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What is the semantic difference between these 3 ways of using ivars and properties in objective-c?


@class MyOtherObject; 
@interface MyObject {
@property (nonatomic, retain) MyOtherObject *otherObj;


#import "MyOtherObject.h"
@interface MyObject {
    MyOtherObject *otherObj;
    @property (nonatomic, retain) MyOtherObject *otherObj;


    #import "MyOtherObject.h"
    @interface MyObject {
        MyOtherObject *otherObj;
share|improve this question
up vote 48 down vote accepted

Number 1 differs from the other two by forward declaring the MyOtherObject class to minimize the amount of code seen by the compiler and linker and also potentially avoid circular references. If you do it this way remember to put the #import into the .m file.

By declaring an @property, (and matching @synthesize in the .m) file, you auto-generate accessor methods with the memory semantics handled how you specify. The rule of thumb for most objects is Retain, but NSStrings, for instance should use Copy. Whereas Singletons and Delegates should usually use Assign. Hand-writing accessors is tedious and error-prone so this saves a lot of typing and dumb bugs.

Also, declaring a synthesized property lets you call an accessor method using dot notation like this:

self.otherObj = someOtherNewObject; // set it  
MyOtherObject *thingee = self.otherObj; // get it 

Instead of the normal, message-passing way:

[self setOtherObject:someOtherNewObject]; // set it
MyOtherObject *thingee = [self otherObj]; // get it 

Behind the scenes you're really calling a method that looks like this:

- (void) setOtherObj:(MyOtherObject *)anOtherObject {

    if (otherObject == anOtherObject) {

    MyOtherObject *oldOtherObject = otherObject; // keep a reference to the old value for a second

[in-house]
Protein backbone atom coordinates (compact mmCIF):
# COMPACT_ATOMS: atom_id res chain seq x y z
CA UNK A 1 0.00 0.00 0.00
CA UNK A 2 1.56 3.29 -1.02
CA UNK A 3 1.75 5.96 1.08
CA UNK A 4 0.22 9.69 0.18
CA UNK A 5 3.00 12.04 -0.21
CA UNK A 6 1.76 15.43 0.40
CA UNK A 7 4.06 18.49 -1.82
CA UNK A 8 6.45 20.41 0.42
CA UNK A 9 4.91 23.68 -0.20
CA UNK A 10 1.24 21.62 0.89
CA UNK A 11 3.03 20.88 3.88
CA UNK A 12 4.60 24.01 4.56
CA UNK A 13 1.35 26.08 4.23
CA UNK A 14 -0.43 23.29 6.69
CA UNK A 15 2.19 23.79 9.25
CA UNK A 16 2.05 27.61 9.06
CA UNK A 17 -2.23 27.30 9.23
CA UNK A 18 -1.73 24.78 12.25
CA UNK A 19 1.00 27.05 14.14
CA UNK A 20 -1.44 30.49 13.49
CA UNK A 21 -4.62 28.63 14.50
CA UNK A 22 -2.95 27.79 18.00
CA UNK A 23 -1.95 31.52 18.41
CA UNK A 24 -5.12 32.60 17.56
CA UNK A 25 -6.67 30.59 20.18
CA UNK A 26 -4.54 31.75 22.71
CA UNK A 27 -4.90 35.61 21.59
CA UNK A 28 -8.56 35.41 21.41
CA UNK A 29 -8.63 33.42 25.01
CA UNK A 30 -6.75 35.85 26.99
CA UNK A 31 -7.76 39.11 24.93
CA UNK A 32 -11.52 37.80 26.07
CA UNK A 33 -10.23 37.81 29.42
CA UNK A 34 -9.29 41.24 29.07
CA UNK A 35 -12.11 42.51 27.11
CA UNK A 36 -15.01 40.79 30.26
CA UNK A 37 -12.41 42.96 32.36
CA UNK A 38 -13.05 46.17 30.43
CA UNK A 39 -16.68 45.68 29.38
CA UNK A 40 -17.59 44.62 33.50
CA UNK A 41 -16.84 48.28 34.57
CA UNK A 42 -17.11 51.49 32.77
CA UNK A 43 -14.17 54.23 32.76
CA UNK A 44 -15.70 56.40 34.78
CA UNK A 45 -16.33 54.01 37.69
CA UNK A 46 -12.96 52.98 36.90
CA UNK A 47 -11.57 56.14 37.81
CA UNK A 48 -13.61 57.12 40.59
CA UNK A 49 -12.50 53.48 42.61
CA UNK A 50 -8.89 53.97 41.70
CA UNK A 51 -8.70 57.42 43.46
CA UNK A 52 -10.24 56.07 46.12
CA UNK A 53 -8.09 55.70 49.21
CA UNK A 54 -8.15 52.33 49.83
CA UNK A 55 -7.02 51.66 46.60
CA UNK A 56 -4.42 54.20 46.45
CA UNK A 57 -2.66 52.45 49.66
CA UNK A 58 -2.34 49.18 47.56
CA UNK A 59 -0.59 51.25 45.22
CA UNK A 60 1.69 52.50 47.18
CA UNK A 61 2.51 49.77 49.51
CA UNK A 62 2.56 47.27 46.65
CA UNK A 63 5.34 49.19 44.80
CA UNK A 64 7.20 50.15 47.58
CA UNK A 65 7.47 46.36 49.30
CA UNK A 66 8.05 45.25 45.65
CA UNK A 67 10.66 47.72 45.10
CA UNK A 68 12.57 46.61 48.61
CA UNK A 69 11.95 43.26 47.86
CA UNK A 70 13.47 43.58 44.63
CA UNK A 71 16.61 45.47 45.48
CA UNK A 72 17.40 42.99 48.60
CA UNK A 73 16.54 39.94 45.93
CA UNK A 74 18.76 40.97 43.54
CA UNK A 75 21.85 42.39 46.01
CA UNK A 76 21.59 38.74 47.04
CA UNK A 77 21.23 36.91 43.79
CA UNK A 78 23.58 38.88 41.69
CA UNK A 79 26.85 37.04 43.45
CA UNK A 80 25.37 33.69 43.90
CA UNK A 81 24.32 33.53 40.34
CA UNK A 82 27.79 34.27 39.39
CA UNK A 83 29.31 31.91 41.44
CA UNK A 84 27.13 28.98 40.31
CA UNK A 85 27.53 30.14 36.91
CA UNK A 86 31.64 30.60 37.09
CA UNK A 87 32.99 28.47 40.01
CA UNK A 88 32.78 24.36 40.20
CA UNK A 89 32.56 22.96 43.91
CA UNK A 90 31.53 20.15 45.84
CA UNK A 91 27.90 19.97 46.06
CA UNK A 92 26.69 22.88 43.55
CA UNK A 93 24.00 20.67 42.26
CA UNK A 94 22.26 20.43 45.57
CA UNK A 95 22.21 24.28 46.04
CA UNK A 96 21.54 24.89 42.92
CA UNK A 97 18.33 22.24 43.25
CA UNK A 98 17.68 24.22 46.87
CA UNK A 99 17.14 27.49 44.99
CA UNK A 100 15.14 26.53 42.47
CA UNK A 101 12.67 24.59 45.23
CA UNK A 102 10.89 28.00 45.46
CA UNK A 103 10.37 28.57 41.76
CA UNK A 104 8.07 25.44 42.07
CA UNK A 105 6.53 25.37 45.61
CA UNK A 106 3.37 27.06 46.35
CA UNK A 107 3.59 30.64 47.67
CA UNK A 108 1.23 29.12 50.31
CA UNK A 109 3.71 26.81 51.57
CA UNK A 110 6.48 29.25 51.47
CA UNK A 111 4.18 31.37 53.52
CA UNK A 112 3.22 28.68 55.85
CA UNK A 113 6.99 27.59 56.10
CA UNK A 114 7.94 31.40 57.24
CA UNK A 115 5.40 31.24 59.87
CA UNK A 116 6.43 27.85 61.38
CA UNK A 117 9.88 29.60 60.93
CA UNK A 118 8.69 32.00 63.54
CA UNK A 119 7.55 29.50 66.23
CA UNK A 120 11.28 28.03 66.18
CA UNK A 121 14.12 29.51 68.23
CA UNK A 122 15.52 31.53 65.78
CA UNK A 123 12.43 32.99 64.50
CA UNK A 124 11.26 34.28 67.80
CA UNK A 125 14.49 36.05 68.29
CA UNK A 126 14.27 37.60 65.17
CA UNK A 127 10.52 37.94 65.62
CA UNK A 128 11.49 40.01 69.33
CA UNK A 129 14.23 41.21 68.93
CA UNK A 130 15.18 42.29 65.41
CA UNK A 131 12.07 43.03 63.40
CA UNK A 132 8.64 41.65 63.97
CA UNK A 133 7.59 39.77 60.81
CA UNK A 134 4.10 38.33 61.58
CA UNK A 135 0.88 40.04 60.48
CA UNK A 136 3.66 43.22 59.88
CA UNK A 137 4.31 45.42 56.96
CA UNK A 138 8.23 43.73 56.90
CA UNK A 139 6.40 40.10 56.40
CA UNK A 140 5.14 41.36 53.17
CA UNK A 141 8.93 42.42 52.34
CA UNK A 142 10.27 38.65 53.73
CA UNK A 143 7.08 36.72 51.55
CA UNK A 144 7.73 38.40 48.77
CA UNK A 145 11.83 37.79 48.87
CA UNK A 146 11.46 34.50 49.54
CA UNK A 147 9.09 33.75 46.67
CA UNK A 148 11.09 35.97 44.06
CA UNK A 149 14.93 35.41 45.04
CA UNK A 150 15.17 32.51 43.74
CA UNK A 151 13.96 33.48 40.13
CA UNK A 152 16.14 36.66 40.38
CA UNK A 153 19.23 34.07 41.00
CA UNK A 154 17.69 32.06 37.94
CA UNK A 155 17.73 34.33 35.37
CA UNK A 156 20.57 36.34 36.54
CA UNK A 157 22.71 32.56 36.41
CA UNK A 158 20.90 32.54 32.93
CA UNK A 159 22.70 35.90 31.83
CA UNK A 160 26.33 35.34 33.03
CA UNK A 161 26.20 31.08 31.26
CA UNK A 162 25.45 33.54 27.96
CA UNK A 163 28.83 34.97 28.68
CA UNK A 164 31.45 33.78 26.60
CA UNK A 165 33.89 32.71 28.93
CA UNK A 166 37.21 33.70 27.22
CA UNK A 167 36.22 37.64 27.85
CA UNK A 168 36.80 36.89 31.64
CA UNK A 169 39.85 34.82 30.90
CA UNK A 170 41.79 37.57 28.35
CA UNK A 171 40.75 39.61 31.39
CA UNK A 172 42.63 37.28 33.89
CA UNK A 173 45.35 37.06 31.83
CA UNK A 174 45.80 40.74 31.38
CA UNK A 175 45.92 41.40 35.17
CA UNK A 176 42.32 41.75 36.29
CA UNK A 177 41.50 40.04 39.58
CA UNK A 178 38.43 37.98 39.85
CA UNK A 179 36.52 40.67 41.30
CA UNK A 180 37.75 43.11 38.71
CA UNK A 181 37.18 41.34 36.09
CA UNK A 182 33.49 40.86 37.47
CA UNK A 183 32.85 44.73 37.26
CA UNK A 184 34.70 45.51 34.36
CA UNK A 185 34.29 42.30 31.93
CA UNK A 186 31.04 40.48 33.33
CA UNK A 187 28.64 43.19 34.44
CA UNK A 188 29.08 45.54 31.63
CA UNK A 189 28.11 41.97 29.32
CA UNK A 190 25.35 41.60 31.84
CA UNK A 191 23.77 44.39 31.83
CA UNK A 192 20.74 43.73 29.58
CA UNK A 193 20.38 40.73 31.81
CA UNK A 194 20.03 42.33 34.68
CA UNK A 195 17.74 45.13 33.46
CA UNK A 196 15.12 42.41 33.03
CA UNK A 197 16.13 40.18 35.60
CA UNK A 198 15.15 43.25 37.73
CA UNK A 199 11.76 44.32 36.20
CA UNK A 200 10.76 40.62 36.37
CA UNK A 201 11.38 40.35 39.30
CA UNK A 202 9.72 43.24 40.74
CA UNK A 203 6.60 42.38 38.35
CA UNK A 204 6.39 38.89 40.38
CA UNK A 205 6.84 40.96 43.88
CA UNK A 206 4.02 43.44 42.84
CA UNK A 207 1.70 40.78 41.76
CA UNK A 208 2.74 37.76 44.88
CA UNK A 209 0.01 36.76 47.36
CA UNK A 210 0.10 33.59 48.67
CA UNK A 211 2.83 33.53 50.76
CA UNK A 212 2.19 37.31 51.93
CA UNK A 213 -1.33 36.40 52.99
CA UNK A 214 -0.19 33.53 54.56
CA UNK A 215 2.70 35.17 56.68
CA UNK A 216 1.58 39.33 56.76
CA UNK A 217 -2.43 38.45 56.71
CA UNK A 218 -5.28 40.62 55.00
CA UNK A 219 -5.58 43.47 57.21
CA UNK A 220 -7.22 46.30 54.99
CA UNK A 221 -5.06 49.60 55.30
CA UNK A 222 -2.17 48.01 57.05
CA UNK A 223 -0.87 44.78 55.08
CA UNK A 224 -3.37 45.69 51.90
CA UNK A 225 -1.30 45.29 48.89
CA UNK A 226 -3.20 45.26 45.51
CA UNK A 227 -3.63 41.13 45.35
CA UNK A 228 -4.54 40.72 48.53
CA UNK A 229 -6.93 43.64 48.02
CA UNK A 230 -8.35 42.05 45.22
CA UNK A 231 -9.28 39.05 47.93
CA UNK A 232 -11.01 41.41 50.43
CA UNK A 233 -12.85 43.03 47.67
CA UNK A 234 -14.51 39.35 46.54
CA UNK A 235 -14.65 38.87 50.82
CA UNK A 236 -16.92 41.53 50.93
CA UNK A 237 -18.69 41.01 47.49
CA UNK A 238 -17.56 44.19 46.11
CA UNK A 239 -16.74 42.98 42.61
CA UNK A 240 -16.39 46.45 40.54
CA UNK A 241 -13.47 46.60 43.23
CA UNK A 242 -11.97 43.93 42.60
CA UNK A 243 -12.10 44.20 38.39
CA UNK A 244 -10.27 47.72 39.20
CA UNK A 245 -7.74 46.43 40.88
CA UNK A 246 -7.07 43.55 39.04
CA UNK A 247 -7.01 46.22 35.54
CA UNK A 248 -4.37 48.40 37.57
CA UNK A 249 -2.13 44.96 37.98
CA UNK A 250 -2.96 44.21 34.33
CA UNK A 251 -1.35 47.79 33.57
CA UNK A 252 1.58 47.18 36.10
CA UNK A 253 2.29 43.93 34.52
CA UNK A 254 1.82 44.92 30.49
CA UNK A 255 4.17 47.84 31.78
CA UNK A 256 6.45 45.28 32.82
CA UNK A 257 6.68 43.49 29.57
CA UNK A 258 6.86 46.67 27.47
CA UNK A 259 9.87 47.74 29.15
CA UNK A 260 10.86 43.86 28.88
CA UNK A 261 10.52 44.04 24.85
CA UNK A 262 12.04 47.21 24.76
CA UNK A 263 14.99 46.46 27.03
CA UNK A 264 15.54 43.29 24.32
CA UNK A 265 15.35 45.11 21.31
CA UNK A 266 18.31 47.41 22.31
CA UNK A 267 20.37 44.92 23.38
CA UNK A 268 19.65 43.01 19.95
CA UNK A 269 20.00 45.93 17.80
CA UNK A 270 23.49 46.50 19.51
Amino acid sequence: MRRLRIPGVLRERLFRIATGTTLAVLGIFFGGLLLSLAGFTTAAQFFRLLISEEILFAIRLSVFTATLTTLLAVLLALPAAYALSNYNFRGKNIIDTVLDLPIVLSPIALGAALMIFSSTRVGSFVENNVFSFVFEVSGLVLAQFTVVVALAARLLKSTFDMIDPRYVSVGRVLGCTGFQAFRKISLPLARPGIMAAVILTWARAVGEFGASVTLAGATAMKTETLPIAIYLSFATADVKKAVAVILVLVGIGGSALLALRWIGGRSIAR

otherObject = [anOtherObject retain]; // put the new value in  
    [oldOtherObject release]; // let go of the old object
} // set it

…or this

- (MyOtherObject *) otherObject {  
    return otherObject;
} // get it

Total pain in the butt, right. Now do that for every ivar in the class. If you don't do it exactly right, you get a memory leak. Best to just let the compiler do the work.

I see that Number 1 doesn't have an ivar. Assuming that's not a typo, it's fine because the @property / @synthesize directives will declare an ivar for you as well, behind the scenes. I believe this is new for Mac OS X - Snow Leopard and iOS4.

Number 3 does not have those accessors generated so you have to write them yourself. If you want your accessor methods to have side effects, you do your standard memory management dance, as shown above, then do whatever side work you need to, inside the accessor method. If you synthesize a property as well as write your own, then your version has priority.

Did I cover everything?

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yes, thank you very much! One note I'd like to make is that if you take out the forward class pragma in #1 and replace it with an #import "MyOtherObject" you get a compile time error, not sure why though .... – ennuikiller Nov 13 '10 at 16:56
what's the error that you get? – willc2 Nov 14 '10 at 5:56